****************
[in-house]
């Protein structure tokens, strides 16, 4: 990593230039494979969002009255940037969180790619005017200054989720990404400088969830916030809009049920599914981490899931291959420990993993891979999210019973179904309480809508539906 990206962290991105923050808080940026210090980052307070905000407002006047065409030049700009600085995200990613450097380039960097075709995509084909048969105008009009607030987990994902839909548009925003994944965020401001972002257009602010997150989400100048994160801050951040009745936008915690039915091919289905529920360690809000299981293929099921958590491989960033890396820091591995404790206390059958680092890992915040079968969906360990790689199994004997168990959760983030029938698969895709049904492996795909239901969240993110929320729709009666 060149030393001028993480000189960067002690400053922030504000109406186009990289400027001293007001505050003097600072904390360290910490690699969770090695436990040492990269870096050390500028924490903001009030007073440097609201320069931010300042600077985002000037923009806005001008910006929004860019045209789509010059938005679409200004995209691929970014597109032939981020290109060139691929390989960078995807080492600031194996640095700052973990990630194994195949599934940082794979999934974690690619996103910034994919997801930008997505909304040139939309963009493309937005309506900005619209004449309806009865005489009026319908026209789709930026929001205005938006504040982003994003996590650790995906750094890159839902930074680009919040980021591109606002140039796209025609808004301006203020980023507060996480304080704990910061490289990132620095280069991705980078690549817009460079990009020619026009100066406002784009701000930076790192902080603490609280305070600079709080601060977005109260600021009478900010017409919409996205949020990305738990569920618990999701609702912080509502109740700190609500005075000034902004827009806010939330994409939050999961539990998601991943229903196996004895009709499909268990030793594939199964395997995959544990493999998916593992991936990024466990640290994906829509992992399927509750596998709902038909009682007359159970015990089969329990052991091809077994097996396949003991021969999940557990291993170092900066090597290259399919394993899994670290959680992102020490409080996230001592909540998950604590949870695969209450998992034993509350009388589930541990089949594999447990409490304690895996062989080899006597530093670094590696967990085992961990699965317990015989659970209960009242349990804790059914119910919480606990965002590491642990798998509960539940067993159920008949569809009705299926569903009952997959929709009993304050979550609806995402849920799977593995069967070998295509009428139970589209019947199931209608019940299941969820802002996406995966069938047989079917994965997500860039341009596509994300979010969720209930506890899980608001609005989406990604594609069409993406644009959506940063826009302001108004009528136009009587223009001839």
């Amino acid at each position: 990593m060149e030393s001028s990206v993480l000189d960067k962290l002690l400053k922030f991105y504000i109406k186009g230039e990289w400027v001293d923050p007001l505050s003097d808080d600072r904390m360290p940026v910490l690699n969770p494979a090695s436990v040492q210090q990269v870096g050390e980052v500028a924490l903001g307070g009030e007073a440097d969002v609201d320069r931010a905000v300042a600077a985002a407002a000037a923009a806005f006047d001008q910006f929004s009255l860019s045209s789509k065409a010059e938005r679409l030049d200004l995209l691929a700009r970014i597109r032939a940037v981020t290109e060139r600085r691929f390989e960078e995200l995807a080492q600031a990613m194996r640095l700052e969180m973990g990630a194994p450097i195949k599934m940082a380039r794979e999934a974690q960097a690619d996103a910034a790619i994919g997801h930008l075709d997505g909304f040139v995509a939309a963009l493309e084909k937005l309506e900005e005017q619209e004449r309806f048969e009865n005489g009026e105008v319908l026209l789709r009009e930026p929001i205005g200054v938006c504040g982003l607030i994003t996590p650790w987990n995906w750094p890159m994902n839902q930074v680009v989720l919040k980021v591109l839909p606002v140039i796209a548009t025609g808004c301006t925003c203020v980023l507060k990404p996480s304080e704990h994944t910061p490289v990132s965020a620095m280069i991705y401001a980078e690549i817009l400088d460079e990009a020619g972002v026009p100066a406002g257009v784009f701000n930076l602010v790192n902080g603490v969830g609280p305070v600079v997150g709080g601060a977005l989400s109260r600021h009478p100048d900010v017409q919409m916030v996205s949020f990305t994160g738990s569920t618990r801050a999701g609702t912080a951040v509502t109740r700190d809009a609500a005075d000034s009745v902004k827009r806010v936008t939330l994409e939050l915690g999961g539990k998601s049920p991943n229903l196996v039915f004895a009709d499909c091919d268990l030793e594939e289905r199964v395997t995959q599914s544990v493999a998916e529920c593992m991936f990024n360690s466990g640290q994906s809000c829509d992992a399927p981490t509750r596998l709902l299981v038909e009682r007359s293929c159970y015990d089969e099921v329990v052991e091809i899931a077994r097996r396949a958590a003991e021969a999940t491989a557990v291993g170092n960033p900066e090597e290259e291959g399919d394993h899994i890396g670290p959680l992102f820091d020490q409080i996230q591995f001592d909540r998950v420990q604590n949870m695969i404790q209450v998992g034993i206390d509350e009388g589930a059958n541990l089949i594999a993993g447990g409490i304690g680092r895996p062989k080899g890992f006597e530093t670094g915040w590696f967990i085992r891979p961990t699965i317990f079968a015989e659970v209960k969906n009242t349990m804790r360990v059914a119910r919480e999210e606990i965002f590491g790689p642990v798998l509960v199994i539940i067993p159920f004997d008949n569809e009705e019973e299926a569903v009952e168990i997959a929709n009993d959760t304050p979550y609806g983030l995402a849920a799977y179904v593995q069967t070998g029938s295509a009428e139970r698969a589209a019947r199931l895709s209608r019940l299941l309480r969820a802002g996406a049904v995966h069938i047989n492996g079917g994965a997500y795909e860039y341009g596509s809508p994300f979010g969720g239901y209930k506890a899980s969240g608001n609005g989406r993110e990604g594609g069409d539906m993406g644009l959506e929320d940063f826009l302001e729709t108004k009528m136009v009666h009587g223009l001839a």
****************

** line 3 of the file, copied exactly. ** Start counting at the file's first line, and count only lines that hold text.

């Amino acid at each position: 990593m060149e030393s001028s990206v993480l000189d960067k962290l002690l400053k922030f991105y504000i109406k186009g230039e990289w400027v001293d923050p007001l505050s003097d808080d600072r904390m360290p940026v910490l690699n969770p494979a090695s436990v040492q210090q990269v870096g050390e980052v500028a924490l903001g307070g009030e007073a440097d969002v609201d320069r931010a905000v300042a600077a985002a407002a000037a923009a806005f006047d001008q910006f929004s009255l860019s045209s789509k065409a010059e938005r679409l030049d200004l995209l691929a700009r970014i597109r032939a940037v981020t290109e060139r600085r691929f390989e960078e995200l995807a080492q600031a990613m194996r640095l700052e969180m973990g990630a194994p450097i195949k599934m940082a380039r794979e999934a974690q960097a690619d996103a910034a790619i994919g997801h930008l075709d997505g909304f040139v995509a939309a963009l493309e084909k937005l309506e900005e005017q619209e004449r309806f048969e009865n005489g009026e105008v319908l026209l789709r009009e930026p929001i205005g200054v938006c504040g982003l607030i994003t996590p650790w987990n995906w750094p890159m994902n839902q930074v680009v989720l919040k980021v591109l839909p606002v140039i796209a548009t025609g808004c301006t925003c203020v980023l507060k990404p996480s304080e704990h994944t910061p490289v990132s965020a620095m280069i991705y401001a980078e690549i817009l400088d460079e990009a020619g972002v026009p100066a406002g257009v784009f701000n930076l602010v790192n902080g603490v969830g609280p305070v600079v997150g709080g601060a977005l989400s109260r600021h009478p100048d900010v017409q919409m916030v996205s949020f990305t994160g738990s569920t618990r801050a999701g609702t912080a951040v509502t109740r700190d809009a609500a005075d000034s009745v902004k827009r806010v936008t939330l994409e939050l915690g999961g539990k998601s049920p991943n229903l196996v039915f004895a009709d499909c091919d268990l030793e594939e289905r199964v395997t995959q599914s544990v493999a998916e529920c593992m991936f990024n360690s466990g640290q994906s809000c829509d992992a399927p981490t509750r596998l709902l299981v038909e009682r007359s293929c159970y015990d089969e099921v329990v052991e091809i899931a077994r097996r396949a958590a003991e021969a999940t491989a557990v291993g170092n960033p900066e090597e290259e291959g399919d394993h899994i890396g670290p959680l992102f820091d020490q409080i996230q591995f001592d909540r998950v420990q604590n949870m695969i404790q209450v998992g034993i206390d509350e009388g589930a059958n541990l089949i594999a993993g447990g409490i304690g680092r895996p062989k080899g890992f006597e530093t670094g915040w590696f967990i085992r891979p961990t699965i317990f079968a015989e659970v209960k969906n009242t349990m804790r360990v059914a119910r919480e999210e606990i965002f590491g790689p642990v798998l509960v199994i539940i067993p159920f004997d008949n569809e009705e019973e299926a569903v009952e168990i997959a929709n009993d959760t304050p979550y609806g983030l995402a849920a799977y179904v593995q069967t070998g029938s295509a009428e139970r698969a589209a019947r199931l895709s209608r019940l299941l309480r969820a802002g996406a049904v995966h069938i047989n492996g079917g994965a997500y795909e860039y341009g596509s809508p994300f979010g969720g239901y209930k506890a899980s969240g608001n609005g989406r993110e990604g594609g069409d539906m993406g644009l959506e929320d940063f826009l302001e729709t108004k009528m136009v009666h009587g223009l001839a």